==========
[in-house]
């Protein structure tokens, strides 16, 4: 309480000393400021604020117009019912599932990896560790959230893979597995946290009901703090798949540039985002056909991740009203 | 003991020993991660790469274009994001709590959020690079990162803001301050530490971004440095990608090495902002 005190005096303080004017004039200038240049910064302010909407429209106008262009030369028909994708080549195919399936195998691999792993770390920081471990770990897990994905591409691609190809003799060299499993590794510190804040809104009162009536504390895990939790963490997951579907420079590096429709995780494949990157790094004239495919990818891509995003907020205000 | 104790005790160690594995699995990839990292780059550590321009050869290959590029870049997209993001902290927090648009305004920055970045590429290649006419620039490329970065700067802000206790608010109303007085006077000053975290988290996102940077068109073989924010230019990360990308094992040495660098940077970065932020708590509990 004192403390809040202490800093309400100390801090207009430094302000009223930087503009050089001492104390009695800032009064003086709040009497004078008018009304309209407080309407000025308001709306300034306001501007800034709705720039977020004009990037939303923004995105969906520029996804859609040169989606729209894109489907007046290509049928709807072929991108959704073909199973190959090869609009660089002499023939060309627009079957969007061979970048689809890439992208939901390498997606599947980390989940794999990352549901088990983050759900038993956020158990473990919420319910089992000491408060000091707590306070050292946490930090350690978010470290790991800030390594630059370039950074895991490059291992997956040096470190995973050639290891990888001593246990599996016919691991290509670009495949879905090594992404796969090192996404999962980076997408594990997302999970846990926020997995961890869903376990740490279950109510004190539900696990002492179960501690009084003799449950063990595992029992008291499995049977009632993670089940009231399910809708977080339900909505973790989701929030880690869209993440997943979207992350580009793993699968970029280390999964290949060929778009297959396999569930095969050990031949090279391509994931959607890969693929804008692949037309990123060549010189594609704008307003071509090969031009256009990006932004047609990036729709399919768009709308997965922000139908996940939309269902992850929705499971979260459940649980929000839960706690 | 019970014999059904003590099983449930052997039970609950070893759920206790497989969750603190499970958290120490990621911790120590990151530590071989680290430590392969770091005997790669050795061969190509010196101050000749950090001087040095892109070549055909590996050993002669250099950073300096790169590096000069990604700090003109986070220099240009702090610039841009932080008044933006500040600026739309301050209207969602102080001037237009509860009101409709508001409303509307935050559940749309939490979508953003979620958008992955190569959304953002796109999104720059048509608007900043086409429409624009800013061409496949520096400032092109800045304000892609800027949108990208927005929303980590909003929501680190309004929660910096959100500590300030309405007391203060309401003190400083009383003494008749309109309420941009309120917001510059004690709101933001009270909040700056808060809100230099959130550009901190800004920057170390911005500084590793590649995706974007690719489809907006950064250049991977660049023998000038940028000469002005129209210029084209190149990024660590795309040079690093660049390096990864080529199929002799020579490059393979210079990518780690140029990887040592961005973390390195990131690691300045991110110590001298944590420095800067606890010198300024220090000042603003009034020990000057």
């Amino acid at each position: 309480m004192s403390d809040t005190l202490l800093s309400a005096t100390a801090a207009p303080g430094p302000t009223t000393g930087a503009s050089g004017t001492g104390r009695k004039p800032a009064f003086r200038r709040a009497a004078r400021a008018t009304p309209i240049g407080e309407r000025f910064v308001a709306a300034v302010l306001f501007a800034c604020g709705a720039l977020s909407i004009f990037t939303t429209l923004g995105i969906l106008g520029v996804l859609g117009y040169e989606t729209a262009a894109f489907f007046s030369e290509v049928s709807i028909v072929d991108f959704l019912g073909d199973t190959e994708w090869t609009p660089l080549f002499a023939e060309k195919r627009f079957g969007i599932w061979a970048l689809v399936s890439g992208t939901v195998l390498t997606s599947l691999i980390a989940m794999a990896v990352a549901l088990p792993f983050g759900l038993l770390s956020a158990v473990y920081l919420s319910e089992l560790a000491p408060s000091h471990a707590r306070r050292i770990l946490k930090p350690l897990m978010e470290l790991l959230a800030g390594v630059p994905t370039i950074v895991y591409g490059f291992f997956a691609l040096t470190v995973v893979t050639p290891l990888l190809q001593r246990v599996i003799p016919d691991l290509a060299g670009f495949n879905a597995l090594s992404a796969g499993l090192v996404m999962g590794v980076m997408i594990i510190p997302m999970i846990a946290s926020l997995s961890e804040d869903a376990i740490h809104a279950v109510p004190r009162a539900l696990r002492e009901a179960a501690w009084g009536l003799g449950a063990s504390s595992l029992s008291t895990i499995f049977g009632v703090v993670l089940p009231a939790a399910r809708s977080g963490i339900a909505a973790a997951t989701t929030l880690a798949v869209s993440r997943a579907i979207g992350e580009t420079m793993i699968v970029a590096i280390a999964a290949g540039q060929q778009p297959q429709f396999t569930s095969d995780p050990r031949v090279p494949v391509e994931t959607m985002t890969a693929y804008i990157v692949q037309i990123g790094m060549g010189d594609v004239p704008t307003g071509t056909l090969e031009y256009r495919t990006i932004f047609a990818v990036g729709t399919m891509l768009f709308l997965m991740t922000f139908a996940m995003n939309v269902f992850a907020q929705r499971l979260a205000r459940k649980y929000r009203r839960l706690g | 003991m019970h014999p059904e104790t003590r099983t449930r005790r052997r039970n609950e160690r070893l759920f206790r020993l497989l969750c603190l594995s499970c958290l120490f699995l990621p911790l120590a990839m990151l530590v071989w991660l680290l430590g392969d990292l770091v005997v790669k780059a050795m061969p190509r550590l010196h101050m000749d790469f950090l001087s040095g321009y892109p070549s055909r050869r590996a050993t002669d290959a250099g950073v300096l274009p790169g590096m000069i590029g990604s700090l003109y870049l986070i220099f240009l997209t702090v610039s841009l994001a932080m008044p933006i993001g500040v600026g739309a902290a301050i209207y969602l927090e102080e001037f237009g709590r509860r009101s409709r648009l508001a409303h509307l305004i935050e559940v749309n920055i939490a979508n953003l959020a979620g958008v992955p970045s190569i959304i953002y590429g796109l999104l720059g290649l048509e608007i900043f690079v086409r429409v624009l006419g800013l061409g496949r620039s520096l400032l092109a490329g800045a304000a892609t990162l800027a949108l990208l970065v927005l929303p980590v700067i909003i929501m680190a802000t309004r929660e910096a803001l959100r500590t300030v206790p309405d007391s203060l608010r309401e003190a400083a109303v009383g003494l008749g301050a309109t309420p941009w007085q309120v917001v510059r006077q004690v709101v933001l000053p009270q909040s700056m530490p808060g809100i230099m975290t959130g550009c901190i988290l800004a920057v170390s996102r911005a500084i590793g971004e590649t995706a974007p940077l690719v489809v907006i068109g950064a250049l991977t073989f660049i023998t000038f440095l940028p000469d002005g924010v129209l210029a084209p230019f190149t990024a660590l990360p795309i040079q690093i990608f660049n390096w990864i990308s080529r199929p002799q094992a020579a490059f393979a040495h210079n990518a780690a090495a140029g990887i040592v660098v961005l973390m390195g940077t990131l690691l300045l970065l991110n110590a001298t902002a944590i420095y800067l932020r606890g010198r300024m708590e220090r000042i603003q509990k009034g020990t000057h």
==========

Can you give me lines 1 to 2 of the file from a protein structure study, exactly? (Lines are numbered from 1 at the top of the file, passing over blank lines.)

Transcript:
[in-house]
């Protein structure tokens, strides 16, 4: 309480000393400021604020117009019912599932990896560790959230893979597995946290009901703090798949540039985002056909991740009203 | 003991020993991660790469274009994001709590959020690079990162803001301050530490971004440095990608090495902002 005190005096303080004017004039200038240049910064302010909407429209106008262009030369028909994708080549195919399936195998691999792993770390920081471990770990897990994905591409691609190809003799060299499993590794510190804040809104009162009536504390895990939790963490997951579907420079590096429709995780494949990157790094004239495919990818891509995003907020205000 | 104790005790160690594995699995990839990292780059550590321009050869290959590029870049997209993001902290927090648009305004920055970045590429290649006419620039490329970065700067802000206790608010109303007085006077000053975290988290996102940077068109073989924010230019990360990308094992040495660098940077970065932020708590509990 004192403390809040202490800093309400100390801090207009430094302000009223930087503009050089001492104390009695800032009064003086709040009497004078008018009304309209407080309407000025308001709306300034306001501007800034709705720039977020004009990037939303923004995105969906520029996804859609040169989606729209894109489907007046290509049928709807072929991108959704073909199973190959090869609009660089002499023939060309627009079957969007061979970048689809890439992208939901390498997606599947980390989940794999990352549901088990983050759900038993956020158990473990919420319910089992000491408060000091707590306070050292946490930090350690978010470290790991800030390594630059370039950074895991490059291992997956040096470190995973050639290891990888001593246990599996016919691991290509670009495949879905090594992404796969090192996404999962980076997408594990997302999970846990926020997995961890869903376990740490279950109510004190539900696990002492179960501690009084003799449950063990595992029992008291499995049977009632993670089940009231399910809708977080339900909505973790989701929030880690869209993440997943979207992350580009793993699968970029280390999964290949060929778009297959396999569930095969050990031949090279391509994931959607890969693929804008692949037309990123060549010189594609704008307003071509090969031009256009990006932004047609990036729709399919768009709308997965922000139908996940939309269902992850929705499971979260459940649980929000839960706690 | 019970014999059904003590099983449930052997039970609950070893759920206790497989969750603190499970958290120490990621911790120590990151530590071989680290430590392969770091005997790669050795061969190509010196101050000749950090001087040095892109070549055909590996050993002669250099950073300096790169590096000069990604700090003109986070220099240009702090610039841009932080008044933006500040600026739309301050209207969602102080001037237009509860009101409709508001409303509307935050559940749309939490979508953003979620958008992955190569959304953002796109999104720059048509608007900043086409429409624009800013061409496949520096400032092109800045304000892609800027949108990208927005929303980590909003929501680190309004929660910096959100500590300030309405007391203060309401003190400083009383003494008749309109309420941009309120917001510059004690709101933001009270909040700056808060809100230099959130550009901190800004920057170390911005500084590793590649995706974007690719489809907006950064250049991977660049023998000038940028000469002005129209210029084209190149990024660590795309040079690093660049390096990864080529199929002799020579490059393979210079990518780690140029990887040592961005973390390195990131690691300045991110110590001298944590420095800067606890010198300024220090000042603003009034020990000057």